HONG KONG -- MSCI is boosting the weight of Chinese stocks in its closely tracked Emerging Markets Index, a move that is expected to draw tens of billions of dollars into the country's stock markets and further the drive for financial reforms.
In a sign of China's greater integration into global markets, the U.S. provider of market indexes said on Friday that China's domestically traded stocks would account for 3.3% of its leading Emerging Markets Index by November, against 0.78% currently. Both large- and mid-cap stocks will be included.
The index is a highly regarded benchmark, tracked by global funds accounting for nearly $2 trillion. Yannan Chenye, head of China equity research at Harvest Global Investments, said the changes would "result in significant flows into A-shares" -- as domestically traded stocks are called.
Tracker funds for example, will now be obliged to hold a greater proportion of Chinese shares in their portfolios, to reflect their higher weighting. When combined with China's recent market-opening policies, "we believe it will be a record year for potential inflows," she said. Foreign inflows are expected to jump from $45 billion last year to up to $100 billion, she added.
MSCI last year welcomed more than 230 of China's domestically traded large-cap stocks into its Emerging Markets Index. It was the first year that A-shares were included in the index. This year will see the addition of mid-cap shares.
The successful inclusion of China A-shares "has been a positive experience for international institutional investors and has fostered their appetite to increase further their exposure to the mainland China equity market," said Remy Briand, MSCI managing director.
Briand said the "strong commitment by the Chinese regulators to continue to improve market accessibility, evidenced by, among other things, the significant reduction in trading suspensions in recent months, is another critical factor that has won the support of international institutional investors."
Analysts welcomed the move as a reflection that MSCI and other global index companies were confident that Chinese authorities have demonstrated an ability to push market reforms.
"The increased foreign participation will no doubt help to further shape corporate governance among listed companies, making China's capital markets increasingly globally aligned," said Michael Wu, country executive for greater China at Northern Trust.
Eric Moffett, portfolio manager for T. Rowe Price's Asia Opportunities equity strategy said the move should be a "good incentive" for mainland companies to show greater transparency and to adopt strategies that reflect the interest of shareholders.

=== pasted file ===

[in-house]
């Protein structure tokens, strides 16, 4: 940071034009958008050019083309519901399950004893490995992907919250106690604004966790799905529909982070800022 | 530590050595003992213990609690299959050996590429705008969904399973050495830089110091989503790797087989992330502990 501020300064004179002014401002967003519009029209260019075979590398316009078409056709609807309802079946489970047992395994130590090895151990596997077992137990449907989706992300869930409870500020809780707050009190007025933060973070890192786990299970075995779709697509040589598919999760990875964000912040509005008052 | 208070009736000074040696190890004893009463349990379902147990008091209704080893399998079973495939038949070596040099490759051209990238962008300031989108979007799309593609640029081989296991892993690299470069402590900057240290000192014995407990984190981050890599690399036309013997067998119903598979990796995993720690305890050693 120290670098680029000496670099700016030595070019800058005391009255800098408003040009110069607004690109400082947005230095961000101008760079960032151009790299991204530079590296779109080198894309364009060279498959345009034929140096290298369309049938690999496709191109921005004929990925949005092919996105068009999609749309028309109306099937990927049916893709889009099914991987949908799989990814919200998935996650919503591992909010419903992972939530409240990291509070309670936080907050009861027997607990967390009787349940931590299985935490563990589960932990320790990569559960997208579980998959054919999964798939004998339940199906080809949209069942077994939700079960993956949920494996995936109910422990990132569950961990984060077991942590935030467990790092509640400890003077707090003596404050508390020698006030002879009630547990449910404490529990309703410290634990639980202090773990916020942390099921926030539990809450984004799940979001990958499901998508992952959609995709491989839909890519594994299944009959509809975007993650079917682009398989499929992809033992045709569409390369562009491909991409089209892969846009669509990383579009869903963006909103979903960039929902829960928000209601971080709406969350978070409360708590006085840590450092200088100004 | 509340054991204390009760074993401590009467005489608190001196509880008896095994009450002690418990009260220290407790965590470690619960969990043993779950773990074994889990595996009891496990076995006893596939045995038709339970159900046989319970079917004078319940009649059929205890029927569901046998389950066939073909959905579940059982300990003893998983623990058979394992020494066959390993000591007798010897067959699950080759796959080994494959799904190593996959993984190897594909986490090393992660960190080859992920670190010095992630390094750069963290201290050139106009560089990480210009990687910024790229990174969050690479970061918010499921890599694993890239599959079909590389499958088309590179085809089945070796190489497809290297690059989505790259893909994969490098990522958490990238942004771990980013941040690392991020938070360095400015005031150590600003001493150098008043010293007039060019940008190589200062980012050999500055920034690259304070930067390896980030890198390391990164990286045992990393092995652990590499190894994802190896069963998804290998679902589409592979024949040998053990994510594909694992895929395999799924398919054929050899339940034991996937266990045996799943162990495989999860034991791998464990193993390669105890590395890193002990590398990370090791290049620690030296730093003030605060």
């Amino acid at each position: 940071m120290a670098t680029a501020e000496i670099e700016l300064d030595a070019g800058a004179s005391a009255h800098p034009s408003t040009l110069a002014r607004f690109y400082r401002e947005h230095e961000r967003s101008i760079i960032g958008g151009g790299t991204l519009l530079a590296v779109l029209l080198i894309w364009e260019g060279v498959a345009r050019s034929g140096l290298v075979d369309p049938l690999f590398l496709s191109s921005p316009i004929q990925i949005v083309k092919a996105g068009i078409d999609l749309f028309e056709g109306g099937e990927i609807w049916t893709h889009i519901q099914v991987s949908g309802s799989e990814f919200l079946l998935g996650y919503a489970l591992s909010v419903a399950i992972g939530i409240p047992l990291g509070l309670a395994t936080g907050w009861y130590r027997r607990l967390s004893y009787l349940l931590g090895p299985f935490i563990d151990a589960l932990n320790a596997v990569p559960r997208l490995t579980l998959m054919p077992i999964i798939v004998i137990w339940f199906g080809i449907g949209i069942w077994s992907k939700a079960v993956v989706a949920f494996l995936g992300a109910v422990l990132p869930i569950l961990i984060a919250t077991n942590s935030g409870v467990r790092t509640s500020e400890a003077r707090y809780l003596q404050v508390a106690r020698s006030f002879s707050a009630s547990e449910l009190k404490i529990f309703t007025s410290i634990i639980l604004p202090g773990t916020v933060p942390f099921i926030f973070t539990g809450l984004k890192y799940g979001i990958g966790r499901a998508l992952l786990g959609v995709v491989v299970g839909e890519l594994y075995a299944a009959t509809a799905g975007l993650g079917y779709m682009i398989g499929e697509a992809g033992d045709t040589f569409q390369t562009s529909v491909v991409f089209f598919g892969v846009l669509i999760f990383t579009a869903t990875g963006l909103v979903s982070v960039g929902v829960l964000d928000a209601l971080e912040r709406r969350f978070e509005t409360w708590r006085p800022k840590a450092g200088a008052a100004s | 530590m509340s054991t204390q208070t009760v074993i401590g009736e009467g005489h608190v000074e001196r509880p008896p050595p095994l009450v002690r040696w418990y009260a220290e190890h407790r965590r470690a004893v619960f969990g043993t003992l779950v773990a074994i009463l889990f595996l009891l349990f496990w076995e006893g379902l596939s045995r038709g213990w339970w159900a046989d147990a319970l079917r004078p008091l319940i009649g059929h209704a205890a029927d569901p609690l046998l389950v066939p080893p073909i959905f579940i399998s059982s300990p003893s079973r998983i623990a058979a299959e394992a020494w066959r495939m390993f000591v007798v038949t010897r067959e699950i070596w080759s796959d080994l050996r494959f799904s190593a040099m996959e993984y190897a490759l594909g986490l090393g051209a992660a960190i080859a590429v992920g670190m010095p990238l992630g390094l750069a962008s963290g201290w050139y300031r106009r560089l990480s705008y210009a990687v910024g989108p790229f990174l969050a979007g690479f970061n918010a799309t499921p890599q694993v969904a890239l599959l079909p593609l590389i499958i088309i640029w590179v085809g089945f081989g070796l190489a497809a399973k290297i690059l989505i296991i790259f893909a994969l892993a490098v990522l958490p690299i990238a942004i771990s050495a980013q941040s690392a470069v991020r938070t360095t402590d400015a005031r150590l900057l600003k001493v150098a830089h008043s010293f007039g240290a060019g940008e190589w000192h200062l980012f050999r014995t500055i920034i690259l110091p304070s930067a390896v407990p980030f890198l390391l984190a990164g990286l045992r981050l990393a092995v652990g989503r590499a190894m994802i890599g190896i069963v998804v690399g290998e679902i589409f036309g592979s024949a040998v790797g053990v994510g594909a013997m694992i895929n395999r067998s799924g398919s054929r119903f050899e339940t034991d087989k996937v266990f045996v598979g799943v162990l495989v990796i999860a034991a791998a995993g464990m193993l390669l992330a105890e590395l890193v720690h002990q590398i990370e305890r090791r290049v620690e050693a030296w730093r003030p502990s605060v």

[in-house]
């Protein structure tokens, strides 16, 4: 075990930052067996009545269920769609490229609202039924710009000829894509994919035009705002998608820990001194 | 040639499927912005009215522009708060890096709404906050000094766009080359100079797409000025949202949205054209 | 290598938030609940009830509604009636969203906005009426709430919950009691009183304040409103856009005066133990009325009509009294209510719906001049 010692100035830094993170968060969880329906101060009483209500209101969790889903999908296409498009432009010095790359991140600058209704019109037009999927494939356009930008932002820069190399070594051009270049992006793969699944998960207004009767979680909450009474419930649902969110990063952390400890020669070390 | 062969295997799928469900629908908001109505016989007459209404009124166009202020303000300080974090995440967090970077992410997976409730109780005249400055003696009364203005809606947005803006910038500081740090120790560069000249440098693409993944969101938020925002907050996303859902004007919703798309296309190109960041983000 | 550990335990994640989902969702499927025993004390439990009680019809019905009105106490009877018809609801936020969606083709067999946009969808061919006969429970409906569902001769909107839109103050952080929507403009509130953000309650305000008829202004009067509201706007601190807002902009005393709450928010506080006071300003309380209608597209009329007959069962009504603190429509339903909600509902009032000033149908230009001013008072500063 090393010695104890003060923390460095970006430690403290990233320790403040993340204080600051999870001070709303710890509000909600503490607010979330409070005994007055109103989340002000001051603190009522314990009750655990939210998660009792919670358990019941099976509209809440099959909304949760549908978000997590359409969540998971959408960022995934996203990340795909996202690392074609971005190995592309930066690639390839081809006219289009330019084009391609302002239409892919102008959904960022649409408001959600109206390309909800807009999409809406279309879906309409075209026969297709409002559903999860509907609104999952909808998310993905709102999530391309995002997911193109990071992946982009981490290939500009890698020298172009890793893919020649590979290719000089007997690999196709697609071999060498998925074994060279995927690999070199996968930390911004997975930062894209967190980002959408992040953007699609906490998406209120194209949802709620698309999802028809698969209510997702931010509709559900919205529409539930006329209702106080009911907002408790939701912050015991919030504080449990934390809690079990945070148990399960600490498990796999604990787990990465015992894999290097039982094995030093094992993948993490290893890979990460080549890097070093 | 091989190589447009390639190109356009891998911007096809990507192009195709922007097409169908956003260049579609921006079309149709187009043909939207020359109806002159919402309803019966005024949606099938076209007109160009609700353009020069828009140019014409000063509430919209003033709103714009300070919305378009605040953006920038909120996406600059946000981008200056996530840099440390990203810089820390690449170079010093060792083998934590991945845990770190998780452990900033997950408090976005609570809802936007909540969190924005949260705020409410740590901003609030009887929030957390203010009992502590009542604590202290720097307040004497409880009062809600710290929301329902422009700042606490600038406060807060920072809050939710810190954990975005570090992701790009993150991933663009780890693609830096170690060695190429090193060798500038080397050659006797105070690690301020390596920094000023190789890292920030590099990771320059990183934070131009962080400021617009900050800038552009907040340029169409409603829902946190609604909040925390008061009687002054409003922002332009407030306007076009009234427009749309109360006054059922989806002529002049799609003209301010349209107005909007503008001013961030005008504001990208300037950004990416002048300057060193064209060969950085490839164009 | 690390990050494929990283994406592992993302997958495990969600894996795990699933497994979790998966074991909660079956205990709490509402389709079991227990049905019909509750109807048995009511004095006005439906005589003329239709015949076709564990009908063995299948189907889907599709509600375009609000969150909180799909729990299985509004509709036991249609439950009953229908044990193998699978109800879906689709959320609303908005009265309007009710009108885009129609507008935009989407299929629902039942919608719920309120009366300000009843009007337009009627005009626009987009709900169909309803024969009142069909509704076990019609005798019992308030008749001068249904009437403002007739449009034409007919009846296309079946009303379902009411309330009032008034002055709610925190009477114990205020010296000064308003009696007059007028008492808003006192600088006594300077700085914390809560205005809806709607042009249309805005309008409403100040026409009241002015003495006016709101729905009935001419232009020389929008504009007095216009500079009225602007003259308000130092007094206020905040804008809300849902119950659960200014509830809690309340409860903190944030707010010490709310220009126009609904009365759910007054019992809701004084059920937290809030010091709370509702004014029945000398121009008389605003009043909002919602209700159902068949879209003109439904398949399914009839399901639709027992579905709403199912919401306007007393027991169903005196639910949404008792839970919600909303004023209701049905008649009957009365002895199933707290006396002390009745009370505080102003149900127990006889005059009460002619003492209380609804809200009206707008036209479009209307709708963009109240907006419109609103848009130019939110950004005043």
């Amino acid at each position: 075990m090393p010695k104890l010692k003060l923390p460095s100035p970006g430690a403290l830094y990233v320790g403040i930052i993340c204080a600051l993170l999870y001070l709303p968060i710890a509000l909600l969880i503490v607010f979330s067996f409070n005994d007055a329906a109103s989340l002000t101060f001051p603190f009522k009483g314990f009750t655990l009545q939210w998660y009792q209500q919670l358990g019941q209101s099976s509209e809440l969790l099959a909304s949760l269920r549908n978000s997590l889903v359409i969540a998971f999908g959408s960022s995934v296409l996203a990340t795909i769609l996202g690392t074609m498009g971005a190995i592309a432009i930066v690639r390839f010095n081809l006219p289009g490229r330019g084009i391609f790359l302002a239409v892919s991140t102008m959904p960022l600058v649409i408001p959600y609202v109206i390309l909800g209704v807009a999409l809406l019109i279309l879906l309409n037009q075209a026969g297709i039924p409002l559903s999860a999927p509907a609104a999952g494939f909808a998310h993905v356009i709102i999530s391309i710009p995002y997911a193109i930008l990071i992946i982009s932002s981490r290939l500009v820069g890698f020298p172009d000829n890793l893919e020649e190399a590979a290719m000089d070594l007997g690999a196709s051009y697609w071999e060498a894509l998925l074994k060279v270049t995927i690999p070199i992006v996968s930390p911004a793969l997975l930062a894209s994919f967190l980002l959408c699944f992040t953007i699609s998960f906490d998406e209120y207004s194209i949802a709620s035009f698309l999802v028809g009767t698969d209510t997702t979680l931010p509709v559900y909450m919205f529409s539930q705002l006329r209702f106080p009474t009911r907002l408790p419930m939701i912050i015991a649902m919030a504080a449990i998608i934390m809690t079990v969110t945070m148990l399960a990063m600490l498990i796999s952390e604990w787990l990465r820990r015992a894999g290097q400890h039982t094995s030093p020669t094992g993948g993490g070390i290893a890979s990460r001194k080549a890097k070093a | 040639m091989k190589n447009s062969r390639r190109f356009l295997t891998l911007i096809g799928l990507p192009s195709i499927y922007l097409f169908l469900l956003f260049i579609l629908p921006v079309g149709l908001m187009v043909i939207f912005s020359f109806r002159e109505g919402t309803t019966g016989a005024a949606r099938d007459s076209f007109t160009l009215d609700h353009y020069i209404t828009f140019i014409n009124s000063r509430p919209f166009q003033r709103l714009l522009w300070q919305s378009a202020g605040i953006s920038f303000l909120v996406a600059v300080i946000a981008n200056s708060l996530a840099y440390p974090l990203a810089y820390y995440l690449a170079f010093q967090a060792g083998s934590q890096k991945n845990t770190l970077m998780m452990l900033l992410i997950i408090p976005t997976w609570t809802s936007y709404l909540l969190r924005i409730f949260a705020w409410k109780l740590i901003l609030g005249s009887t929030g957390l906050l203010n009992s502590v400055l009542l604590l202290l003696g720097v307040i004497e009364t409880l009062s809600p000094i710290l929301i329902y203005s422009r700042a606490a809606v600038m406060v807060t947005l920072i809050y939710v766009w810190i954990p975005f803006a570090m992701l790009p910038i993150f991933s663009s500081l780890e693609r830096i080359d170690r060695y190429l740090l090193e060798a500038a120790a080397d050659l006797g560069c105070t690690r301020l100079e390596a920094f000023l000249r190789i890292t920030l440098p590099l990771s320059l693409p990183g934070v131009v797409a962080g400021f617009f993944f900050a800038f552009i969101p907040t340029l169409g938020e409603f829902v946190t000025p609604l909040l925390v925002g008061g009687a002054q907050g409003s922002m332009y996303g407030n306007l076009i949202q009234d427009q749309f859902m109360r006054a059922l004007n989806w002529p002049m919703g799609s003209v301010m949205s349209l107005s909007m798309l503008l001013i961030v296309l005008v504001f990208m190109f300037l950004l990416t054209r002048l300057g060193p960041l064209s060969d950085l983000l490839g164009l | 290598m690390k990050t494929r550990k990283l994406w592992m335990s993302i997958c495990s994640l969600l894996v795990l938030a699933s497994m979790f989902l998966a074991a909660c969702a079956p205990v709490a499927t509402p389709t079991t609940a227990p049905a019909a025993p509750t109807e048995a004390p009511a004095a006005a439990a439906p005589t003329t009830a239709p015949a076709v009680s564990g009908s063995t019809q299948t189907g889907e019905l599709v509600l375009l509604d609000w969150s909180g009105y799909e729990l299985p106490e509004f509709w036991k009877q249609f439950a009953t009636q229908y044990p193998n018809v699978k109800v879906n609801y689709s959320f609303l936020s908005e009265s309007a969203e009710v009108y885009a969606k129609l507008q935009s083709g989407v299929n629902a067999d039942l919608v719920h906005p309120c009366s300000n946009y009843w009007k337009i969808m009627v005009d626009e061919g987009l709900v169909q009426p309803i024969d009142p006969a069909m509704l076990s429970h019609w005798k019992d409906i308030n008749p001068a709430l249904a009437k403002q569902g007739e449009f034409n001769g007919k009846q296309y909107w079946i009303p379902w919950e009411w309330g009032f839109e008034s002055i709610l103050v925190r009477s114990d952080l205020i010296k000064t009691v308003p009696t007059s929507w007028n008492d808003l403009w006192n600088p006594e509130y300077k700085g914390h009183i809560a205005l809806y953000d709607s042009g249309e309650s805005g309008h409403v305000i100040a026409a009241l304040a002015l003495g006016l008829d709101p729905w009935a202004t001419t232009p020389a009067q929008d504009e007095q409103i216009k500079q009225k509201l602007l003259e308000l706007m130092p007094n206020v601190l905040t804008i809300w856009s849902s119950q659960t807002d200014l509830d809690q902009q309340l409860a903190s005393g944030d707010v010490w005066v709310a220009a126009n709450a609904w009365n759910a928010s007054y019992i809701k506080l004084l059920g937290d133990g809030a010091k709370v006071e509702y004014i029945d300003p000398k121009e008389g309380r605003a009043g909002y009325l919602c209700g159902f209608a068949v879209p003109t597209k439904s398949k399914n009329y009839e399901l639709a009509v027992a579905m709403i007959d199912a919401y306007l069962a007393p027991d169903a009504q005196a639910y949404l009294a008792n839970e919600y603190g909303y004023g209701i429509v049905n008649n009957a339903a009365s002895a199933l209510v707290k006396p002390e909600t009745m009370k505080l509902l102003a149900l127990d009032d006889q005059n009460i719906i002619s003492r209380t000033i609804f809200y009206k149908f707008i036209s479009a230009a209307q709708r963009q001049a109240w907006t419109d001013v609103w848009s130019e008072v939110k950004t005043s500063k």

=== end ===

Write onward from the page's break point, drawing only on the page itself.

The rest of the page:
"Many companies with good corporate governance practices in the market tend to have a strong foreign institutional investor base," he said. These investors tend to focus on risk-adjusted returns over the long-term rather than absolute return potential in the short-term, he added.
MSCI said it would lift the weighting in three stages by increasing the so-called inclusion factor from 5% to 20%. This is the proportion of a company's free float, at market value, which is included in the index.
It will first lift the inclusion factor of all large-cap shares in its indexes to 10% in May. In August, it will boost the inclusion factor to 15%, followed by the final phase in November, when it will increase to 20% and add mid-cap shares.
That will bring the number of large-cap stocks to 253 and mid-cap shares to 168 in the index. Those figures include 27 shares on the Shenzhen Stock Exchange's ChiNext board, the first time shares on the technology-heavy board will be part of the index.
China's domestic markets have gradually become more accessible to foreign investors in recent years through the Qualified Foreign Institutional Investor program and Stock Connect, which allow global investors to trade stocks in Shanghai and Shenzhen through the Hong Kong Stock Exchange.
Analysts said the index changes would have an impact on share prices, but cautioned there could be risks for investors.
"Emerging market investors are going to end up being significantly underweight in China [and] they will have to increase their holdings of Chinese stocks. It's as simple as that," said Geoffrey Dennis, an independent emerging markets commentator formerly with UBS. "With that big weighting increase, there's going to be big demand."
There is also a risk of volatility in the initial stages, he suggested. "Investors appear to buy on the news that a new sector/country will join the index and then sell on the actual event itself," he said.
Kinger Lau of Goldman Sachs said the higher inclusion factor could "present business and investing dilemmas for asset managers who are currently restrained or discouraged from making direct allocation to the mainland [China] market." Investors are still concerned by issues of corporate governance, market accessibility, regulatory uncertainty and legal obstacles in China, he said.